Wednesday, November 02, 2011

Adidas On The Asphalt

Today began before sunrise for me. I am nocturnal. I love the night. The calming silence is a healing balm to the often weary soul. My days and evenings are spent trying to love people well. When I curl up with a book or a laptop after my bride is asleep I find my mind coming alive with ideas and fancies that never strike me at the noon hour. Morning bugs me. I smile when people poke fun at my disdain for morning. Most think that makes you lazy. I’m not. It is 11:10 at night and I just finished working on Sunday’s sermon. I prefer it this way.

But today I got up early. I had a meeting to go to. After its completion I began driving through the city of St. Louis to my sons house. I was listening to talk radio … a rarity for me but I was interested in the conversation about local baseball hero Albert Pujols. The sun was bright and the temperature was perfect. The post-rush-hour traffic was light on I-70 until, without notice, the vehicles ahead of me all moved into my lane and nearly came to a complete halt. I made what can only be described as a “panic stop.” My eyes were on the rearview mirror as the tractor trailer behind me squealed his brakes and left tire smoke in his wake. I was grateful that friction completed its task with roughly ten feet to spare. After a moment the traffic began moving, slowly inching forward. And then I passed emergency cones that blocked off the two left lanes. Three police cars and two fire engines came into view. Finally there was a single ambulance-like vehicle marked “Mobile Triage” parked at an odd angle. There were no mangled cars. No sign of any accident. As I drifted by the mobile triage the unthinkable appeared. Fifteen feet to my left lay a blue tarp. Four people knelt around it. From its nearest side protruded two legs and two feet. The image seared in my mind is of black Adidas with red soles.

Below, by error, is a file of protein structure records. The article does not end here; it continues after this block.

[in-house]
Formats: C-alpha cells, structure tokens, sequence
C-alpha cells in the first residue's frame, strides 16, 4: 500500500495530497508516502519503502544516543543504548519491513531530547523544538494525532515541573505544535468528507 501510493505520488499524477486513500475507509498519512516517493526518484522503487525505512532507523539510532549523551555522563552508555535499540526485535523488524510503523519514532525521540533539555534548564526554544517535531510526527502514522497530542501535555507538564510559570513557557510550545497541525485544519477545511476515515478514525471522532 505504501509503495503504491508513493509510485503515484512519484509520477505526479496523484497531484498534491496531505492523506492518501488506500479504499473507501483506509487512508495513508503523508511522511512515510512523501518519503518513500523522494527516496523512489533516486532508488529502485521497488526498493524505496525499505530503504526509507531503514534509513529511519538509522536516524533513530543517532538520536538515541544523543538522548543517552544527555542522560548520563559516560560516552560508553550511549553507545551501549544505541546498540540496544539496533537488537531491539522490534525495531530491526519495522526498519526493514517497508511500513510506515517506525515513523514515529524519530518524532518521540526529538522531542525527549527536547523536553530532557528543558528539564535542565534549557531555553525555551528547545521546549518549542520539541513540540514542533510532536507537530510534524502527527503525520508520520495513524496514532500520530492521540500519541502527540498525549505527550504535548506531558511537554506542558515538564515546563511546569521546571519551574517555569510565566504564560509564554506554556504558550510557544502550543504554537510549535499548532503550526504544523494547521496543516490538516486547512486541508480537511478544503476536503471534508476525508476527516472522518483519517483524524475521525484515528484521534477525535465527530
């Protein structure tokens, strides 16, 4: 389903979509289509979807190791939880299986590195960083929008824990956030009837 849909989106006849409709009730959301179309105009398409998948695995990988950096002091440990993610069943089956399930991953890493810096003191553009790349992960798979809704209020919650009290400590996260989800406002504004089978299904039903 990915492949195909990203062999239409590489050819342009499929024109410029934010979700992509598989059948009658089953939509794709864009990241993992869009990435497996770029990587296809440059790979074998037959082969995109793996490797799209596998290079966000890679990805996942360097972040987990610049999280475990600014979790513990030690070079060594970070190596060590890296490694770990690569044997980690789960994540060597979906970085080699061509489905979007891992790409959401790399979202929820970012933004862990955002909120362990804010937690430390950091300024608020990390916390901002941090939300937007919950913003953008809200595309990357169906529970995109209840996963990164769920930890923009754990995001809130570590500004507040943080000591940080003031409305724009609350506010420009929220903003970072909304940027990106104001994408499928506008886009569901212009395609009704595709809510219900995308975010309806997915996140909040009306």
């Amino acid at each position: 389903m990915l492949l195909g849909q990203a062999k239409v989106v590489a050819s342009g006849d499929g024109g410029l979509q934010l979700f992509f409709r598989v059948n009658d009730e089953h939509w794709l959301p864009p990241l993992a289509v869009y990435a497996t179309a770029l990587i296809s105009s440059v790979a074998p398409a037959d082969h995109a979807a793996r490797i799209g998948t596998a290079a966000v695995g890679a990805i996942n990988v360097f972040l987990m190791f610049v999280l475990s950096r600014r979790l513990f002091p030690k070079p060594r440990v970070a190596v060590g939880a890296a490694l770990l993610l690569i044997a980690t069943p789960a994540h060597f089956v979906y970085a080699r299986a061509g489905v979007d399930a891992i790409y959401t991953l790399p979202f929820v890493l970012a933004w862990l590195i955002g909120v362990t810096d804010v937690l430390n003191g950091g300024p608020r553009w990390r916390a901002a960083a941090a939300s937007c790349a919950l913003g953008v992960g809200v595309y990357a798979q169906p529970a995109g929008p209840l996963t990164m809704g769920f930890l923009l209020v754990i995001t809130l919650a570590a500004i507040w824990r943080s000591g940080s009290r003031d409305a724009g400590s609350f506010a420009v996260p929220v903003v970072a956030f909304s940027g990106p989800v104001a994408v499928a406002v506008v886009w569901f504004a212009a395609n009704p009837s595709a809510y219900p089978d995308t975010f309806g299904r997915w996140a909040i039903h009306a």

Not good. Not good at all.

You never expect to see death in the morning. Death is reserved for the late night hospital call or the mad emergency dash to the nursing home. But here? In the middle of the day in the middle of an interstate with no accident? Running shoes that will never again run? What caused this? Was the dead stranger jogging on the interstate? Did he fall off a bridge onto a vehicle and get carried to this spot? How can you die on the middle of an interstate highway without getting in a wreck? Why was he interrupting my happy morning with his unhappy fate?

That's the thing about dying. All of it's sentences end with question marks. The cause of death may be perfectly clear with no autopsy needed but there is always somebody left behind aching for answers. Why him? Why today? Why like that? We live in a world of "why" and the question marks vastly outnumber the exclamation points. It is entirely possible that before the sun rises again my blood may be congealing within my veins. Heart attack. Stroke. House fire. Falling meteorite. Hey ... could happen. Probably not, but it might.

The rest of my day was normal. Like clockwork. Still, as night time has fallen again and I have curled up with my laptop the memory that will forever mark this day is of a pair of black Adidas. Red soles. Blue tarp.

And the never ending question mark.